Studying Richter's guidebook religiously, I learned the basics of house wiring, and oversaw the rewiring of our farm house that first fall. Thirty-four years later I've wired every building at Sandhill and helped out with wiring here and there wherever I've traveled. I know what colored wire nut will hold how many strands of solid copper 12-gauge wire, the ampacity of 0000-gauge aluminum entrance cable, and how far to place a switch box above the floor (48 inches).

Today I was helping my old friend and ex-partner, Ann Shrader, with some wiring as part of a major expansion to her house about six miles outside Floyd VA.

(Yesterday we trimmed garlic bulbs and canned tomatoes—once a homesteader, always a homesteader. It wasn't work; it was just hanging around with a dear friend. Today I did some recreational wiring.)

For all of that, it wasn't simple. In fact, reworking old wiring seldom is. First I ran a new outlet into a newly constructed wall, and that was a piece of cake. Everything was visible and there was no insulation to navigate around, or wall covering to block access. The hard part was of overhauling a double switch right inside her back door. The box was closed in drywall and packed with fiberglass. Yum.

There were two switches in the box and both needed work. One was to be replaced with a grounded outlet (because the ceiling fan the switch controlled was being moved to another room). The other was being upgraded from one-way to three-way, so that the back porch light could be controlled from either outside or inside.

Opening up the box was no problem. But then the fun began. I was expecting three lines into the box (an incoming hot from the source, a line to the ceiling fan, and third to the back door light). But there were five. The other two turned out to be spurs to different outlets, but it took me a while to sort it all out. The ceiling fan wire (which I wanted to remove all together) was stapled securely to the stud behind the drywall and I wound up cutting it out—not elegant, but effective.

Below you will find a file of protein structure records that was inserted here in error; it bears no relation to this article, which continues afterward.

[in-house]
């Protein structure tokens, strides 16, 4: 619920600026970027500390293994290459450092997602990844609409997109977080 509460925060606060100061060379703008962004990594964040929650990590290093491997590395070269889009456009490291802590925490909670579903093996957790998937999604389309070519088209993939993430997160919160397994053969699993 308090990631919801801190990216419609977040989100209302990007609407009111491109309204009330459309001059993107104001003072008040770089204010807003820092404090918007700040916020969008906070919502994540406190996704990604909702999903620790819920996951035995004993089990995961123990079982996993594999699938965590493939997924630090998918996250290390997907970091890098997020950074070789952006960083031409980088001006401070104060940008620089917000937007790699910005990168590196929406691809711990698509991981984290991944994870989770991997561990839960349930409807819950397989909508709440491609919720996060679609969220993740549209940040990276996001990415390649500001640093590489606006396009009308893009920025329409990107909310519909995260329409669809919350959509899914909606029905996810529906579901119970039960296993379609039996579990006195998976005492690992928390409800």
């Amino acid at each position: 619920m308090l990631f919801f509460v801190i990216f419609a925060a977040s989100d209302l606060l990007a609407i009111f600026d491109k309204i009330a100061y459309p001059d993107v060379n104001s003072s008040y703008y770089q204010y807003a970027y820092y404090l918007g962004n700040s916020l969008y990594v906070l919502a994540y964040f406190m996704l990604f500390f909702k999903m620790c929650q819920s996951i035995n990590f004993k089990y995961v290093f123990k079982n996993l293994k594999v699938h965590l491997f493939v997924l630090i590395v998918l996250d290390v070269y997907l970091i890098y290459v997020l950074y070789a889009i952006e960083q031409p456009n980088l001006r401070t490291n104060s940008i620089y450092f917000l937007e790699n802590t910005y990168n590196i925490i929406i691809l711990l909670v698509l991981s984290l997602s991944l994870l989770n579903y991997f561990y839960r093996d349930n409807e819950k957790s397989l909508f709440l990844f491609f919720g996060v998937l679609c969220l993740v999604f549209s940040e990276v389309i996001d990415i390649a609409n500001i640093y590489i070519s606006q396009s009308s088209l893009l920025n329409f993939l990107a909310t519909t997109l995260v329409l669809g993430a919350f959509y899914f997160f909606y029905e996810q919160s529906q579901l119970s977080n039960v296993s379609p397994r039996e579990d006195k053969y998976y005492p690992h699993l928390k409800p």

I next had to run 14-3 into the old box and it took me an hour to snake the damn thing down 38 inches of wall, dense-packed with fiberglass. Grr. After removing a couple inches of drywall (I'll patch it on my next visit) I was finally able to fish the new cable into the box. Next I had to sardine all the wires into the proper alignment and close the box with a new cover plate. My fingers are still sore from all the torquing with wire nuts and a needle nose pliers.

Finally, I horsed the new cable through the old wall and got the outdoor switch wired in tandem with the indoor one. Ann scrounged some used wire straps and we got everything secured and closed up. Happily, when I flicked the breaker on everything worked, and I had just enough time for a celebratory beer before heading out for a birthday party at the neighbors.